While I am still very much with the Pope's Sunday homily on what it means to worship, along with other must-blog bits, I also wanted to run through the rabbit trails leading to how a certain homily struck me today. (I have a purposeful, but energetic rabbit, by the way. We aren't going nowhere, but we might go everywhere.)
I was once very legitimately asked, in spiritual direction, "When you say 'God told me...', how is it that you know God told you something?
It's a very good question, because it isn't like I have a broadcast receiver inside my head, picking up audible or telegraphed messages from God. I do believe that heaven communicates to people very frequently, far more frequently than we generally realize. If we a) knew how to listen and b) wanted to know, and believe we would realize this is true.
I also believe that people can get very, very goofy with this, to the point of gross self-delusion. I knew a woman in her 50s who had had hysterectomy who was convinced God told her she was pregnant, and I've heard claim of a "prophetic sweat stain." I have plenty stories of my own stupid and painful mistakes like this, too. I admire the courage it takes to go out on a limb to share what one believes has been "a message," but alas, some limbs climbed out upon only make one plummet to terra firma below. And that, really, is a mercy.
Because there is validity to God directing us in subtle and more direct ways, and mistakes serve the purpose of teaching us to discern the valid from the invalid. God does direct! In the Catholic tradition there is the term "actual grace." This is a gift God gives that tells us, in a particular situation "go there, do that, say this, give these." One might "just have a feeling" one should do something, and then later discover that it was one link in a chain of events that was very significant. It generally takes humility to respond to something like that; it seems there is always a hint of "I might look stupid if I follow through with it" involved. Sometimes we reason ourselves into comfort and safety -- and then wonder why our lives are so dull and unsatisfying. God will take you on an adventure if you give yourself to Him without reservation.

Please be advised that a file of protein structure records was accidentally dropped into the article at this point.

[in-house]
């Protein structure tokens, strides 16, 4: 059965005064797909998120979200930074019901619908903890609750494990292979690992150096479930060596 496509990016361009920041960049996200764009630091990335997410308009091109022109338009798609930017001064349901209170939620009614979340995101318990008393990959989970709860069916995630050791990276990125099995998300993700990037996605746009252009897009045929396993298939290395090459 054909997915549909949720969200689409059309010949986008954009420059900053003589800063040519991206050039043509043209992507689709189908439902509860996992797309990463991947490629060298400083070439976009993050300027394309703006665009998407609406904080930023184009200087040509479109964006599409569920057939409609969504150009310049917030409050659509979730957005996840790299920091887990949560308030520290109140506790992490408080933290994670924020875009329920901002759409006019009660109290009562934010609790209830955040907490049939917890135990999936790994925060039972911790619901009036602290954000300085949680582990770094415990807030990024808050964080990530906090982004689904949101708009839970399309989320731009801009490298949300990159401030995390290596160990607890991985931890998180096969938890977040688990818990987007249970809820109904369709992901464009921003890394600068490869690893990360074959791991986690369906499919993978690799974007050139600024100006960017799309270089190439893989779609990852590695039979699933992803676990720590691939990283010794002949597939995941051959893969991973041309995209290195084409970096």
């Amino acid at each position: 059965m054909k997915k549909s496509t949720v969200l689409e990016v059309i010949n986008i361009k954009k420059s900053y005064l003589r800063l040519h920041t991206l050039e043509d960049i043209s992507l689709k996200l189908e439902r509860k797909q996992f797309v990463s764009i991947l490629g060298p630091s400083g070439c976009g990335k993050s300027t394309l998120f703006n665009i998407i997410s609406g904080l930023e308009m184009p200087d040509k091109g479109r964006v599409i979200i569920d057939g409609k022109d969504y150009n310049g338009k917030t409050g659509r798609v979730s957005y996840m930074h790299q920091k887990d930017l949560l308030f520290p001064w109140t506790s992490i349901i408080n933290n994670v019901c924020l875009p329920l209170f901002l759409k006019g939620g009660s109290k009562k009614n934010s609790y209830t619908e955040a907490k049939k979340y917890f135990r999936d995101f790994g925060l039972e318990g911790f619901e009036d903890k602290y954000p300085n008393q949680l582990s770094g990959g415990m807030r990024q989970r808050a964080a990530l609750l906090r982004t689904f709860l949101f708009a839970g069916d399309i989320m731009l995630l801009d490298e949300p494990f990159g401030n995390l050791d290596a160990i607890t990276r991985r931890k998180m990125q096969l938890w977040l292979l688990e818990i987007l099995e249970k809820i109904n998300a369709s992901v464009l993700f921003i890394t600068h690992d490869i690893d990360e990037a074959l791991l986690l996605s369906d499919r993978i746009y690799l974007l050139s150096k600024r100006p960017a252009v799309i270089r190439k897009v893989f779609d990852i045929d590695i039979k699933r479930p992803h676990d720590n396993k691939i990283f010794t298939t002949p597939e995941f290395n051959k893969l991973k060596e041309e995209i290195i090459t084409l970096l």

Ok, so meandering back to the point I began with: how today's homily struck me.
This morning, I got up before dawn to pray the Office of Readings. The fact that I did this is a grace in and of itself, and I'll explain why. First, in the fall when I was in a particularly bad way and I was inspired to ask the Lord for specific direction, one of those directions was to get up early. Yeah, great. I've only struggled with getting up in the morning my entire life. But then, several weeks later, I specifically sensed the Lord say to me at Mass to pray and fast for X for a certain amount of time, and I knew right away that the fast that was fitting was that I would get up earlier than normal. The following day, I learned of the huge need that X had on their hands, that I didn't know about the day before. A couple weeks after that time was finished, a friend commented in passing on Facebook about the Benedictine rule of getting up the moment one wakes in the morning. My conscience was pricked, and I knew I was being called to embrace that. The following day, I lazed around in bed, mulling over that call (and not getting up). It was an awful day; I felt like God allowed me to go through that day devoid of all sense of consolation. The following day I got up at 6 to pray, and (with the exception of one very bad day that I went on strike) I have gotten up early to pray every day since then. That was over four months ago.